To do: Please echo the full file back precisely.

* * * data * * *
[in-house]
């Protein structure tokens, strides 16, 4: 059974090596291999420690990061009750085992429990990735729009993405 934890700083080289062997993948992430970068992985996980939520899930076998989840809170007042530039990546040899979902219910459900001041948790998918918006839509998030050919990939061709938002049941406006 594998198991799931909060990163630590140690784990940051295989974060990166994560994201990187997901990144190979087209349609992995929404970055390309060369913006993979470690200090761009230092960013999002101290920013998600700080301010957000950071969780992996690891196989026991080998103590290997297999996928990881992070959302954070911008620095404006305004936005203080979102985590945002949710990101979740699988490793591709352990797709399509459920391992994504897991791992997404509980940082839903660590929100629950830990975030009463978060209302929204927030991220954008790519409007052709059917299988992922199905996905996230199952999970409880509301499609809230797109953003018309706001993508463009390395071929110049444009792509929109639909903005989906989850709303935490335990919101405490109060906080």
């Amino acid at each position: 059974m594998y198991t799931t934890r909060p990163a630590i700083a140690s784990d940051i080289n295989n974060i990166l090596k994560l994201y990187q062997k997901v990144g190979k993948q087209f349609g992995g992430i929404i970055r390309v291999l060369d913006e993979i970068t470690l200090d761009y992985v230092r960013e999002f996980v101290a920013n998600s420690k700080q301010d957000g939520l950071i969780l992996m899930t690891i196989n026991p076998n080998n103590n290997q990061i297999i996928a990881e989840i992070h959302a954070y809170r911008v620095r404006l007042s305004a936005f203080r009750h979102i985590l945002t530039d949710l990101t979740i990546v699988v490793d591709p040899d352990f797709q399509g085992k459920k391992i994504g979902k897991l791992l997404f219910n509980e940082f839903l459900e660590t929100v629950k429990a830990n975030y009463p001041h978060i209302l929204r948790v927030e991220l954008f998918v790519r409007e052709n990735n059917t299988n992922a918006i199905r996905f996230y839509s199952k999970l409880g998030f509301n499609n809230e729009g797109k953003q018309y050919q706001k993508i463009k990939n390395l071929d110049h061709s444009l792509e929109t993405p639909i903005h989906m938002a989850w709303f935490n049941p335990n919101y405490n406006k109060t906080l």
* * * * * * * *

[in-house]
């Protein structure tokens, strides 16, 4: 059974090596291999420690990061009750085992429990990735729009993405 934890700083080289062997993948992430970068992985996980939520899930076998989840809170007042530039990546040899979902219910459900001041948790998918918006839509998030050919990939061709938002049941406006 594998198991799931909060990163630590140690784990940051295989974060990166994560994201990187997901990144190979087209349609992995929404970055390309060369913006993979470690200090761009230092960013999002101290920013998600700080301010957000950071969780992996690891196989026991080998103590290997297999996928990881992070959302954070911008620095404006305004936005203080979102985590945002949710990101979740699988490793591709352990797709399509459920391992994504897991791992997404509980940082839903660590929100629950830990975030009463978060209302929204927030991220954008790519409007052709059917299988992922199905996905996230199952999970409880509301499609809230797109953003018309706001993508463009390395071929110049444009792509929109639909903005989906989850709303935490335990919101405490109060906080």
């Amino acid at each position: 059974m594998y198991t799931t934890r909060p990163a630590i700083a140690s784990d940051i080289n295989n974060i990166l090596k994560l994201y990187q062997k997901v990144g190979k993948q087209f349609g992995g992430i929404i970055r390309v291999l060369d913006e993979i970068t470690l200090d761009y992985v230092r960013e999002f996980v101290a920013n998600s420690k700080q301010d957000g939520l950071i969780l992996m899930t690891i196989n026991p076998n080998n103590n290997q990061i297999i996928a990881e989840i992070h959302a954070y809170r911008v620095r404006l007042s305004a936005f203080r009750h979102i985590l945002t530039d949710l990101t979740i990546v699988v490793d591709p040899d352990f797709q399509g085992k459920k391992i994504g979902k897991l791992l997404f219910n509980e940082f839903l459900e660590t929100v629950k429990a830990n975030y009463p001041h978060i209302l929204r948790v927030e991220l954008f998918v790519r409007e052709n990735n059917t299988n992922a918006i199905r996905f996230y839509s199952k999970l409880g998030f509301n499609n809230e729009g797109k953003q018309y050919q706001k993508i463009k990939n390395l071929d110049h061709s444009l792509e929109t993405p639909i903005h989906m938002a989850w709303f935490n049941p335990n919101y405490n406006k109060t906080l």